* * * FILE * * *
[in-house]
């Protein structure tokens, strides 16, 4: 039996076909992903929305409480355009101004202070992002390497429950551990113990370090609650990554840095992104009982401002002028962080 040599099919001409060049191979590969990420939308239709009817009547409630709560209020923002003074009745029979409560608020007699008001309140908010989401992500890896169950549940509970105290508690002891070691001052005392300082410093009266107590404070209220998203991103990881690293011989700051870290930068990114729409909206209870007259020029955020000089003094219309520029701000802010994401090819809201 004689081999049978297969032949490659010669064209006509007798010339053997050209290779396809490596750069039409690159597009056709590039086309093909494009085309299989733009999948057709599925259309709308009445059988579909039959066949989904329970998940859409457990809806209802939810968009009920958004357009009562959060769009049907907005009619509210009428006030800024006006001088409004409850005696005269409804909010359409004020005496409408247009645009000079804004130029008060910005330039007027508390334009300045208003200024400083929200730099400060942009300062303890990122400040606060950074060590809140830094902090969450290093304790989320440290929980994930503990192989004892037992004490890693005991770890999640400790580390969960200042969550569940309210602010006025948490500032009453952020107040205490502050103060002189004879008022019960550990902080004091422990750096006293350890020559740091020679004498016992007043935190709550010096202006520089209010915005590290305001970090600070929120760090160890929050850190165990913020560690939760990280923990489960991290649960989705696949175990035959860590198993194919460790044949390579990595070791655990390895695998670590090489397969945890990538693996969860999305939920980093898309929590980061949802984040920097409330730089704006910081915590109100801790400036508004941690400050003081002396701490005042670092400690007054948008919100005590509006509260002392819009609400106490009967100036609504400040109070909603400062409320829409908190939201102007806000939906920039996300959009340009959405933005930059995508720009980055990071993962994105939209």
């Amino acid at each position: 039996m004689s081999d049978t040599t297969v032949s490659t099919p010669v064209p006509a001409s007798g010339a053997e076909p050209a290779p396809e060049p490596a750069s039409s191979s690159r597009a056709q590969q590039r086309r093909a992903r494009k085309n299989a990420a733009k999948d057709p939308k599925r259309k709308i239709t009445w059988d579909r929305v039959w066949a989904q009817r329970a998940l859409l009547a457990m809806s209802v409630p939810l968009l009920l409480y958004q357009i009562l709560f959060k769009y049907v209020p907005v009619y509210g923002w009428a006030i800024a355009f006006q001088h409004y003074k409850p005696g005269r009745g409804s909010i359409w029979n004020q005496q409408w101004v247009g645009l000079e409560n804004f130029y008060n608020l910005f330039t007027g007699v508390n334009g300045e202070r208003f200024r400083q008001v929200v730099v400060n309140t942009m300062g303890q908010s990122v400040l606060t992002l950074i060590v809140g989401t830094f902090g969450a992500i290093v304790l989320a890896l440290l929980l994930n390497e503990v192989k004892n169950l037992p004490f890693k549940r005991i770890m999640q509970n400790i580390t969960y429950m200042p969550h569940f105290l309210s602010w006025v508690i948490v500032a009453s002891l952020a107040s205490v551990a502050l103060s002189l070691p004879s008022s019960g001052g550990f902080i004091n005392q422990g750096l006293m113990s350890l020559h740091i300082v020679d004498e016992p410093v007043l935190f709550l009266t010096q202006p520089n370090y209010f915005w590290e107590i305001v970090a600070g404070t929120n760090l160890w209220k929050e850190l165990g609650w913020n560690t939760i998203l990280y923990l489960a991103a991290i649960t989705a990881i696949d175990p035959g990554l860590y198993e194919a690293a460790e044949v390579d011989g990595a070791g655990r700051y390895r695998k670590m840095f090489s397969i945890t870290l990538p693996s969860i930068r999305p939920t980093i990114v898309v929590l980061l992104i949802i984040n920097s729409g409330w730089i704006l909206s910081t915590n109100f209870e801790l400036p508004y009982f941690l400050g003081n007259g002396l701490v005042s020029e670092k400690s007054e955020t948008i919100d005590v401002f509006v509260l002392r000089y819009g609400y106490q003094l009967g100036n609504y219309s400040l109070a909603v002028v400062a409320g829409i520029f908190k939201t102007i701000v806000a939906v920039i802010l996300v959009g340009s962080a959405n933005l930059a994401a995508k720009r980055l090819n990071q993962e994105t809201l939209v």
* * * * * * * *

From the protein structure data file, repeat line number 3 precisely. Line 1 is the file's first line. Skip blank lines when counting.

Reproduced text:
């Amino acid at each position: 039996m004689s081999d049978t040599t297969v032949s490659t099919p010669v064209p006509a001409s007798g010339a053997e076909p050209a290779p396809e060049p490596a750069s039409s191979s690159r597009a056709q590969q590039r086309r093909a992903r494009k085309n299989a990420a733009k999948d057709p939308k599925r259309k709308i239709t009445w059988d579909r929305v039959w066949a989904q009817r329970a998940l859409l009547a457990m809806s209802v409630p939810l968009l009920l409480y958004q357009i009562l709560f959060k769009y049907v209020p907005v009619y509210g923002w009428a006030i800024a355009f006006q001088h409004y003074k409850p005696g005269r009745g409804s909010i359409w029979n004020q005496q409408w101004v247009g645009l000079e409560n804004f130029y008060n608020l910005f330039t007027g007699v508390n334009g300045e202070r208003f200024r400083q008001v929200v730099v400060n309140t942009m300062g303890q908010s990122v400040l606060t992002l950074i060590v809140g989401t830094f902090g969450a992500i290093v304790l989320a890896l440290l929980l994930n390497e503990v192989k004892n169950l037992p004490f890693k549940r005991i770890m999640q509970n400790i580390t969960y429950m200042p969550h569940f105290l309210s602010w006025v508690i948490v500032a009453s002891l952020a107040s205490v551990a502050l103060s002189l070691p004879s008022s019960g001052g550990f902080i004091n005392q422990g750096l006293m113990s350890l020559h740091i300082v020679d004498e016992p410093v007043l935190f709550l009266t010096q202006p520089n370090y209010f915005w590290e107590i305001v970090a600070g404070t929120n760090l160890w209220k929050e850190l165990g609650w913020n560690t939760i998203l990280y923990l489960a991103a991290i649960t989705a990881i696949d175990p035959g990554l860590y198993e194919a690293a460790e044949v390579d011989g990595a070791g655990r700051y390895r695998k670590m840095f090489s397969i945890t870290l990538p693996s969860i930068r999305p939920t980093i990114v898309v929590l980061l992104i949802i984040n920097s729409g409330w730089i704006l909206s910081t915590n109100f209870e801790l400036p508004y009982f941690l400050g003081n007259g002396l701490v005042s020029e670092k400690s007054e955020t948008i919100d005590v401002f509006v509260l002392r000089y819009g609400y106490q003094l009967g100036n609504y219309s400040l109070a909603v002028v400062a409320g829409i520029f908190k939201t102007i701000v806000a939906v920039i802010l996300v959009g340009s962080a959405n933005l930059a994401a995508k720009r980055l090819n990071q993962e994105t809201l939209v």